Running Towards Exhaustion: the Rise of Burnout and the Unwilling American Worker

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Running Towards Exhaustion: the Rise of Burnout and the Unwilling American Worker
Running Towards Exhaustion: the Rise of Burnout and the Unwilling American Worker

Great dissatisfaction is afoot as American workers, especially younger generations, are taking stock of their workplaces and leaving. COVID-19 served as a trigger for a spate of professional soul-searching, giving rise to a “Great Resignation” as millions of people quit their jobs to search for something better. This something better might mean another job or no job at all. Like the overworked Chinese, some Americans are opting to “lie flat” as a means to survive.

Rejection of Modern American Work Goals

“Lying flat” is a phrase to describe quitting a job and taking a break from work. Many younger people are opting to focus on mental stability, a balanced routine, or a healthier lifestyle. Others quit to explore more rewarding career changes. Hectic work cultures that do not recognize the place for rest and leisure in life also are part of these personal decisions. Finally, a bad work ethic and immaturity cause people to quit because they feel entitled to benefits beyond the means of the employers.

Eternal and Natural Law: The Foundation of Morals and Law

Thus, America is seeing its version of the widespread disillusionment with careerism that its Asian counterparts are experiencing. The cell phone has added to the pressure to be available 24/7 to answer questions and resolve problems. The idea that there is more to life than just material comfort has led to higher quit rates, burnout and mental issues amid a tight labor market.

The Fevered Pace of American Life Damages Our Economic Systems

Unrewarding work, immaturity, and hectic work schedules are complicating recovery from the COVID crisis. The several million workers lying low destabilize an economy trying to regain footing. The various “stimulus” packages seem to have stimulated people into employment benefits and away from jobs. Thus, the frantic scramble to find workers and repair broken supply chains is causing economic stagnation and empty shelves.

American companies have responded to this crisis with different strategies. They have provided more mental health resources, looked for ways of increasing the effectiveness of individual workers and encouraged corporate leadership to set good examples of work-life balance. Another angle is to offer additional benefits such as a 401(k), tuition assistance, and sign-on bonuses. Other companies are even shrinking the workweek from five days to four. Businesses are thus responding to the large-scale quitting in novel ways since they must compete with the pandemic policies designed to assist the unemployed financially.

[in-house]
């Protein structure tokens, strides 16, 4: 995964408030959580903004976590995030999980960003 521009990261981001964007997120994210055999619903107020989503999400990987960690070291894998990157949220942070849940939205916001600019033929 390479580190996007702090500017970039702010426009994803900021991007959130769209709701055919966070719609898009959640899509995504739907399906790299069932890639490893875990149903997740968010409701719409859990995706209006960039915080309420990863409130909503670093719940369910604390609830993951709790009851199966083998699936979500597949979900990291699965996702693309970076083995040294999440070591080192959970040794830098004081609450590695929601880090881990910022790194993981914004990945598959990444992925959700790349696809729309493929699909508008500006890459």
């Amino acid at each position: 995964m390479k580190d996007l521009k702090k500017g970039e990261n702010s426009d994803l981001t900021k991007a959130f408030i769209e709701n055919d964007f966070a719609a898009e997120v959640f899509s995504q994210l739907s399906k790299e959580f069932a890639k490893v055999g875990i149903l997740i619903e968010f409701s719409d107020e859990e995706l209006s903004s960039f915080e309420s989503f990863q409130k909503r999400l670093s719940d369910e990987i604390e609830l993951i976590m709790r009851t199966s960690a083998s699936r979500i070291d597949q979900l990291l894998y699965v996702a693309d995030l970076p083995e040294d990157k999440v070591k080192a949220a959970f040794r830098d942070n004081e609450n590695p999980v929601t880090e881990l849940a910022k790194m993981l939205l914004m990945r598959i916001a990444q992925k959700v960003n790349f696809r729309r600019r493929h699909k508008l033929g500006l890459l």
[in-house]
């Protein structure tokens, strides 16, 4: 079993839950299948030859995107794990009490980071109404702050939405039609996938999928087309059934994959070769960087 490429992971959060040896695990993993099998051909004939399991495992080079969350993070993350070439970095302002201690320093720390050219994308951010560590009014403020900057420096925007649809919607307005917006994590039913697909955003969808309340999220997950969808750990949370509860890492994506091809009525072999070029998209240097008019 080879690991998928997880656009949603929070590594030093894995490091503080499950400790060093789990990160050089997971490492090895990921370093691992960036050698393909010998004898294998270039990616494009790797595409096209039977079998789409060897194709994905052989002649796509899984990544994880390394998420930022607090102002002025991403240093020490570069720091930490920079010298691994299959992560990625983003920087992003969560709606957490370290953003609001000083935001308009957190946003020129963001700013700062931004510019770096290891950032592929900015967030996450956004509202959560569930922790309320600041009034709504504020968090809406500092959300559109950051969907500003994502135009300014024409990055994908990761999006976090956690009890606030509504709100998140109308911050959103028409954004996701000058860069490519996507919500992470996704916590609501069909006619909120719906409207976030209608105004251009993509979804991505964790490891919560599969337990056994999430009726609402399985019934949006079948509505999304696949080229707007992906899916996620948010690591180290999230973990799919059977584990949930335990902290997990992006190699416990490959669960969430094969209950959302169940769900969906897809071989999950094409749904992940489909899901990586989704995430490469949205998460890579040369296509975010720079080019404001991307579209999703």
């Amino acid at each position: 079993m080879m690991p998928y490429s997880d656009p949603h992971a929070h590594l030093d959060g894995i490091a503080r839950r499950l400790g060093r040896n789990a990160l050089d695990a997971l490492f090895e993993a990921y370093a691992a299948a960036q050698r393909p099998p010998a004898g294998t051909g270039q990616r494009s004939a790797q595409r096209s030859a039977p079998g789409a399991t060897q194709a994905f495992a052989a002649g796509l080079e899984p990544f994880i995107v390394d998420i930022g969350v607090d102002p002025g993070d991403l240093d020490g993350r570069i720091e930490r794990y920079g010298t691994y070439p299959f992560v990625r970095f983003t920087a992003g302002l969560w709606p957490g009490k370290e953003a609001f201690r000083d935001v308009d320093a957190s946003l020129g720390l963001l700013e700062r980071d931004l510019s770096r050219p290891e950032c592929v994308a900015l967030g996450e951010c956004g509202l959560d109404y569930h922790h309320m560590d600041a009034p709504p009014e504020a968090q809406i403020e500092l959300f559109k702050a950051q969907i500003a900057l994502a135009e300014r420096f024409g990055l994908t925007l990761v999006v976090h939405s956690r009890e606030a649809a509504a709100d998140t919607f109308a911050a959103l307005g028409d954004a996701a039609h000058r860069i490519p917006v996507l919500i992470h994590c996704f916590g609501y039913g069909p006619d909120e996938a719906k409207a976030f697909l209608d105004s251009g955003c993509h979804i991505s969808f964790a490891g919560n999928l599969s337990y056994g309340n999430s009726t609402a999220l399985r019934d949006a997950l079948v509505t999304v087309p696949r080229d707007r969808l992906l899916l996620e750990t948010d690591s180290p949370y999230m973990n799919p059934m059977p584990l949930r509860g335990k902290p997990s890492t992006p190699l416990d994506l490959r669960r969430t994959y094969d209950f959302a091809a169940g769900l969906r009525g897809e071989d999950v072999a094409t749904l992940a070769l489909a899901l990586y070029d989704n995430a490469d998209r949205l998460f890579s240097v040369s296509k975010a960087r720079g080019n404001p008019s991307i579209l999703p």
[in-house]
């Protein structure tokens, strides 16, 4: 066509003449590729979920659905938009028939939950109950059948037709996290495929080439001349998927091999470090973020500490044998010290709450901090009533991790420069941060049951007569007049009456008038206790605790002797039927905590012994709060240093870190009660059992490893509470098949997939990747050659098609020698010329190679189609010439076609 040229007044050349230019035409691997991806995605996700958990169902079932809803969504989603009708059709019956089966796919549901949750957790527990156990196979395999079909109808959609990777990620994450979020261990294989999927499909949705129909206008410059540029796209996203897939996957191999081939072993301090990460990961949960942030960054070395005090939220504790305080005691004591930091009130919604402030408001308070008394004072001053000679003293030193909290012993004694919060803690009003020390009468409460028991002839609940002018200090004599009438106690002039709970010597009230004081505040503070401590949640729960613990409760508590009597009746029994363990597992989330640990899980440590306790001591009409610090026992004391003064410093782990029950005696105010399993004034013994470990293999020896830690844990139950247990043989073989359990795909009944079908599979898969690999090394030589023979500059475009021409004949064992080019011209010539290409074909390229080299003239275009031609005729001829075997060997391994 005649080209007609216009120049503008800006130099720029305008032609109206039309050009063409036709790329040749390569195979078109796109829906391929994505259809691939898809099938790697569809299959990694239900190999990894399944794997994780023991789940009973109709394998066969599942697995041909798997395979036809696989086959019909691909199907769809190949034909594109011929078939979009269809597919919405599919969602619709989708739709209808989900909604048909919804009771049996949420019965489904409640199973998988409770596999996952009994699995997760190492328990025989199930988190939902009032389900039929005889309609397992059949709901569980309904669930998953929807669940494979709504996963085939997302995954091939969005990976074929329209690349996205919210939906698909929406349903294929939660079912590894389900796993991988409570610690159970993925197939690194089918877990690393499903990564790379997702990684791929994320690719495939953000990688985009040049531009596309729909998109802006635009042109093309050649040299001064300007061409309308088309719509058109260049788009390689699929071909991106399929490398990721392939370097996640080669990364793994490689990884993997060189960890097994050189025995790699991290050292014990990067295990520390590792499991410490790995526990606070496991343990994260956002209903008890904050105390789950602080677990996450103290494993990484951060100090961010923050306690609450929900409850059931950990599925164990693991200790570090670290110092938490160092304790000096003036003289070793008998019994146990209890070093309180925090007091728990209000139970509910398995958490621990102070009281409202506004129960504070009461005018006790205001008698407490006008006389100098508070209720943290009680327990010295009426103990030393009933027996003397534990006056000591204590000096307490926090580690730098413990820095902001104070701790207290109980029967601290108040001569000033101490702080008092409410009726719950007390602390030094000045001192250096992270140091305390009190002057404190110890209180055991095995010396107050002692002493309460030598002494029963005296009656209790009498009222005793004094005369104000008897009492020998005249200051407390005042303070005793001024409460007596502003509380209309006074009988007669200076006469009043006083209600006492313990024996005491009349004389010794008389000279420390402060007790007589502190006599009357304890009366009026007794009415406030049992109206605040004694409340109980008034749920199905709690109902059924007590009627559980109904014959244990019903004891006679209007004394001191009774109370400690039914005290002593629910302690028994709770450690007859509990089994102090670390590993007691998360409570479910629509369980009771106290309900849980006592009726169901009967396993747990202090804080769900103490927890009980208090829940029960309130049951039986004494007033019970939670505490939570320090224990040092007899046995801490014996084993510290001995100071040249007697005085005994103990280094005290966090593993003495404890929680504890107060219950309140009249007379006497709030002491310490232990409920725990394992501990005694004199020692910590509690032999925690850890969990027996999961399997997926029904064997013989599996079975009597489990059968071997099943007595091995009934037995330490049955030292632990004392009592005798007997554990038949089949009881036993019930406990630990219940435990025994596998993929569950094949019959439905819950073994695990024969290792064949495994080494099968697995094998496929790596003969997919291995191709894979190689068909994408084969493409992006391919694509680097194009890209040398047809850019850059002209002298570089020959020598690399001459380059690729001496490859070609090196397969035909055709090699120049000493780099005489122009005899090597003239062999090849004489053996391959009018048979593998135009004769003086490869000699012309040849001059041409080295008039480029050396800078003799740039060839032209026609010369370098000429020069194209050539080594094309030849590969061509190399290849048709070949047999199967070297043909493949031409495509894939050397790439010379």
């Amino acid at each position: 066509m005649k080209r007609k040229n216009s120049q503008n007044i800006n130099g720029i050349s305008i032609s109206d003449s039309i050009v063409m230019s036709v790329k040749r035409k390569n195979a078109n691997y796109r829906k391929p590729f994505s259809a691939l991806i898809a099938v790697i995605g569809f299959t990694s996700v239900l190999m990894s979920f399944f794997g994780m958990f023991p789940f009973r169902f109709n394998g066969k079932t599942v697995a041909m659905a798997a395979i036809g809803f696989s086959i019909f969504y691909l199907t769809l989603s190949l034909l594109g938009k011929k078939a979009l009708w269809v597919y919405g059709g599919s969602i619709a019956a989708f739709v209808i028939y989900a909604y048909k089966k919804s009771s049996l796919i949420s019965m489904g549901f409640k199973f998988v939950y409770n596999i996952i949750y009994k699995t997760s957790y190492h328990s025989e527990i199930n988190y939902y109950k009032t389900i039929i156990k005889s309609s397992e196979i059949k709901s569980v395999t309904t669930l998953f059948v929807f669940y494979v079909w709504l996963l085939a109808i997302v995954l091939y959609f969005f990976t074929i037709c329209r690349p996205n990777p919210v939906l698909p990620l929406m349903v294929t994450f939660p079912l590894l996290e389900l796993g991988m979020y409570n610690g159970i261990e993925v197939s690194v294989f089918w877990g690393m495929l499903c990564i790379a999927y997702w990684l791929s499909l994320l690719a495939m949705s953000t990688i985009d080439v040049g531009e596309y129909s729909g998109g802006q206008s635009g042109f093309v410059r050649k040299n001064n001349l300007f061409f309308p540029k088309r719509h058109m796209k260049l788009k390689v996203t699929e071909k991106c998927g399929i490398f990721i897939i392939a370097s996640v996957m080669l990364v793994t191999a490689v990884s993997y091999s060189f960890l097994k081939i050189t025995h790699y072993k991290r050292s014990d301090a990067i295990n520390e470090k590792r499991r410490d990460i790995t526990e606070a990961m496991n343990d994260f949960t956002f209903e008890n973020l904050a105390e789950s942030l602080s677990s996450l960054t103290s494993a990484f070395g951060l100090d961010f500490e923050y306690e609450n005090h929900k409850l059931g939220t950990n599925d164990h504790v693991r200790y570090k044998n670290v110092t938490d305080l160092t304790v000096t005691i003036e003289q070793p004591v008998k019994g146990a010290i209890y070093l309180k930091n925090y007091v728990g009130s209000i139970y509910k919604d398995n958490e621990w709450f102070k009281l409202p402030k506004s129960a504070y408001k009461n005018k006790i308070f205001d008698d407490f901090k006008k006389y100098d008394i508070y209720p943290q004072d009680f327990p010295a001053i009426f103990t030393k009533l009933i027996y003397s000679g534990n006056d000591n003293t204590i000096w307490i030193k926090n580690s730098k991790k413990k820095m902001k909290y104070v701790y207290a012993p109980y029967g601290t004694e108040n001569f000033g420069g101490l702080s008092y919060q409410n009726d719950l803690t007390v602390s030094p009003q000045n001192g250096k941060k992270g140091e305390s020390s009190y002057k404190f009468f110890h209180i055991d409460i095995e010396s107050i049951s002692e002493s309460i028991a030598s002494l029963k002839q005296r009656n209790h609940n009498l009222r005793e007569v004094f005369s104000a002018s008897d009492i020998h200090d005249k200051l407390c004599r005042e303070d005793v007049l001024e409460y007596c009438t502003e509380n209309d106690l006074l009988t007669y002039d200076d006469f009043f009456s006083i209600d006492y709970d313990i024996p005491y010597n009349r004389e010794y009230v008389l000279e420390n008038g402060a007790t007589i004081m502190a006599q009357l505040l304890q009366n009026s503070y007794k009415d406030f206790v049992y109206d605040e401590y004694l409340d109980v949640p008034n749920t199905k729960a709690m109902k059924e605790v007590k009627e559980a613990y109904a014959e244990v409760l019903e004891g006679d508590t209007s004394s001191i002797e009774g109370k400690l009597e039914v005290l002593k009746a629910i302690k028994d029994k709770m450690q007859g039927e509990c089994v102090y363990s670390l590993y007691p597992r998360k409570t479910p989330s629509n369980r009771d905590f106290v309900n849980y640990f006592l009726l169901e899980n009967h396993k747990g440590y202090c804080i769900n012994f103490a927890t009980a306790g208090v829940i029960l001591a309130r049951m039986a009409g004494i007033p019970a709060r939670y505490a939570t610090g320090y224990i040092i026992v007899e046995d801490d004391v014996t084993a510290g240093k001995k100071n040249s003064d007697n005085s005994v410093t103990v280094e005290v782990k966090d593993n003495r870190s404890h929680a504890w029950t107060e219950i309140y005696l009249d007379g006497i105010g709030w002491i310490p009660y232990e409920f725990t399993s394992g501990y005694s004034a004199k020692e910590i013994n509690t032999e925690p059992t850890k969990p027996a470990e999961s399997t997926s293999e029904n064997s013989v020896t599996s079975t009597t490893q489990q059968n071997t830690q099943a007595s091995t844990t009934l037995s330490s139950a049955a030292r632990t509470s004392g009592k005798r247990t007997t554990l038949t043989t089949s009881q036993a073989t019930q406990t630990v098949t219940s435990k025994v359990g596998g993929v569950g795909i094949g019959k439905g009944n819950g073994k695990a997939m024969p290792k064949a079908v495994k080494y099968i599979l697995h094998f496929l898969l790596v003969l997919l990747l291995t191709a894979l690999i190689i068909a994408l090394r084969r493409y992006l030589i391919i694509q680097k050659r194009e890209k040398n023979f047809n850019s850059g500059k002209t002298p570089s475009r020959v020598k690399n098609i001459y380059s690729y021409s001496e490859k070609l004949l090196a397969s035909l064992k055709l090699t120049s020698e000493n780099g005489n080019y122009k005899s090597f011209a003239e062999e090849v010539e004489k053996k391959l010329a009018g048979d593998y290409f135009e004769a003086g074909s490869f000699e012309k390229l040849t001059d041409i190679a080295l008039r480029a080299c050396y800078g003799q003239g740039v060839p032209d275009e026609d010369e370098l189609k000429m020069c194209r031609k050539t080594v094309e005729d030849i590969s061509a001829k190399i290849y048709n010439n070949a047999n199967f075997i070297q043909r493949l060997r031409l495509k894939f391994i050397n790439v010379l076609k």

Bring Back a Catholic Relationship Between a Worker and Work

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Rewarding workers and improving the workplace are very important steps to recovery. However, deeper solutions should address the hectic pace of life and the building of better worker/employer relationships. Author John Horvat in his book, Return to Order, points out that postmodern society increasingly takes away the spiritual and sublime aspects of everyday life that satisfy the needs of the soul. All too often, a person becomes a part of a vast machine without any way to express the human needs of affection, beauty and trust. When people live only for the material and self-interest, they do not have the vital support of family, community and faith that give meaning and purpose to their lives. They lay flat, doing nothing because they have no motivation to look beyond themselves.

Beyond Lying Flat

The “lying flat” crisis is a new economic issue for America, which has long gloried being a nation of hard workers.  Apathetic workers who prefer to quit their jobs rather than get ahead point to a need to find ways of engaging them. Although businesses are trying to offer incentives, they cannot address fundamental issues of the human spirit by merely making modern work slightly more lucrative. Employers must work together with workers to restore the notion of work as a meaningful and purposeful pursuit that develops the person’s full potential and skills. This was a characteristic of Christian civilization that valued the dignity of each person and found ways to address both the spiritual and material needs of workers in the workplace and at home.

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